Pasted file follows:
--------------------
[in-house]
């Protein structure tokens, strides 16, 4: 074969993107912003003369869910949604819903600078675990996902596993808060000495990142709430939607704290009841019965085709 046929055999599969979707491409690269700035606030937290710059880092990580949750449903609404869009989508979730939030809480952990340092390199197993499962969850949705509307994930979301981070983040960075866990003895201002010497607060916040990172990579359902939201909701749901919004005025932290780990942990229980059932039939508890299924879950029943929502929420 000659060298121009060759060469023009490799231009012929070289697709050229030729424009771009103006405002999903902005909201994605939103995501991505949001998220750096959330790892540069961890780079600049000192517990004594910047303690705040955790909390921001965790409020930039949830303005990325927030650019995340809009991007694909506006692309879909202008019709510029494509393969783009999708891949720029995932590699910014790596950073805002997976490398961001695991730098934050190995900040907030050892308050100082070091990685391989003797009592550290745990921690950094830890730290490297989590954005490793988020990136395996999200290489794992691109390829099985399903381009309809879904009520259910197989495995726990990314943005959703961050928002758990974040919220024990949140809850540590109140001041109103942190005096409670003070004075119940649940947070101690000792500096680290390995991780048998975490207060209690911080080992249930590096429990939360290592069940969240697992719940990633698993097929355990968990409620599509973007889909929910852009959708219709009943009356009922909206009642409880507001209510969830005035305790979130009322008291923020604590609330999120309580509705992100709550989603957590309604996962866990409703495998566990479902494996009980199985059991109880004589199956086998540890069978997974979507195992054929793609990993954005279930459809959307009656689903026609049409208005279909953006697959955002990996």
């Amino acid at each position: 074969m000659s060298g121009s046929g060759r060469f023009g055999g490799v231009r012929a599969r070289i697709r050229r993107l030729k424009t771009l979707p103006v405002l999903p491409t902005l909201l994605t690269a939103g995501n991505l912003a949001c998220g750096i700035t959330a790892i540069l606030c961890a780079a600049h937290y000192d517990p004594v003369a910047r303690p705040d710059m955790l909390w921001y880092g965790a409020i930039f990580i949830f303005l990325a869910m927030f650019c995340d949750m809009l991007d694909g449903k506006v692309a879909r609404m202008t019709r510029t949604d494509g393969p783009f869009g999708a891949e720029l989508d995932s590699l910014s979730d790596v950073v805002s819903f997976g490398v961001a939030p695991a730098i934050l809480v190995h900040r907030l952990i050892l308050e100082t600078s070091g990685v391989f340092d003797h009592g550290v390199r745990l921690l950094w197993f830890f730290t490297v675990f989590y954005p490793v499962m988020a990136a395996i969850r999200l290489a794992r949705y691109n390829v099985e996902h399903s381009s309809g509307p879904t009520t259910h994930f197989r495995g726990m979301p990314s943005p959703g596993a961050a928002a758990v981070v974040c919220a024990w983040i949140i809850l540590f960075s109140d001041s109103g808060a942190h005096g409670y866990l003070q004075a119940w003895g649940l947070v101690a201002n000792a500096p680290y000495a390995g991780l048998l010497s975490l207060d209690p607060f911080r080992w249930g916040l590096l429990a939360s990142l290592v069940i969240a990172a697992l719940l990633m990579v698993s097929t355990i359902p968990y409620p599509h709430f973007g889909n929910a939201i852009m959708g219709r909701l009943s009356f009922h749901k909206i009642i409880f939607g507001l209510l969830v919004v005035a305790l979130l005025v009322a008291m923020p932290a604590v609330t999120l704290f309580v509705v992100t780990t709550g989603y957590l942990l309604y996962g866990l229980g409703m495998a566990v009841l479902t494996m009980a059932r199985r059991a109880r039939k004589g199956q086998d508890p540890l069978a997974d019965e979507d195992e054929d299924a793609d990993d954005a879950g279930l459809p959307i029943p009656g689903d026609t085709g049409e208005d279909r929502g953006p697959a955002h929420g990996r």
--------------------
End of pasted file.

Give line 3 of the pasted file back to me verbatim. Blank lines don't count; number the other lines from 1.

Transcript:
């Amino acid at each position: 074969m000659s060298g121009s046929g060759r060469f023009g055999g490799v231009r012929a599969r070289i697709r050229r993107l030729k424009t771009l979707p103006v405002l999903p491409t902005l909201l994605t690269a939103g995501n991505l912003a949001c998220g750096i700035t959330a790892i540069l606030c961890a780079a600049h937290y000192d517990p004594v003369a910047r303690p705040d710059m955790l909390w921001y880092g965790a409020i930039f990580i949830f303005l990325a869910m927030f650019c995340d949750m809009l991007d694909g449903k506006v692309a879909r609404m202008t019709r510029t949604d494509g393969p783009f869009g999708a891949e720029l989508d995932s590699l910014s979730d790596v950073v805002s819903f997976g490398v961001a939030p695991a730098i934050l809480v190995h900040r907030l952990i050892l308050e100082t600078s070091g990685v391989f340092d003797h009592g550290v390199r745990l921690l950094w197993f830890f730290t490297v675990f989590y954005p490793v499962m988020a990136a395996i969850r999200l290489a794992r949705y691109n390829v099985e996902h399903s381009s309809g509307p879904t009520t259910h994930f197989r495995g726990m979301p990314s943005p959703g596993a961050a928002a758990v981070v974040c919220a024990w983040i949140i809850l540590f960075s109140d001041s109103g808060a942190h005096g409670y866990l003070q004075a119940w003895g649940l947070v101690a201002n000792a500096p680290y000495a390995g991780l048998l010497s975490l207060d209690p607060f911080r080992w249930g916040l590096l429990a939360s990142l290592v069940i969240a990172a697992l719940l990633m990579v698993s097929t355990i359902p968990y409620p599509h709430f973007g889909n929910a939201i852009m959708g219709r909701l009943s009356f009922h749901k909206i009642i409880f939607g507001l209510l969830v919004v005035a305790l979130l005025v009322a008291m923020p932290a604590v609330t999120l704290f309580v509705v992100t780990t709550g989603y957590l942990l309604y996962g866990l229980g409703m495998a566990v009841l479902t494996m009980a059932r199985r059991a109880r039939k004589g199956q086998d508890p540890l069978a997974d019965e979507d195992e054929d299924a793609d990993d954005a879950g279930l459809p959307i029943p009656g689903d026609t085709g049409e208005d279909r929502g953006p697959a955002h929420g990996r």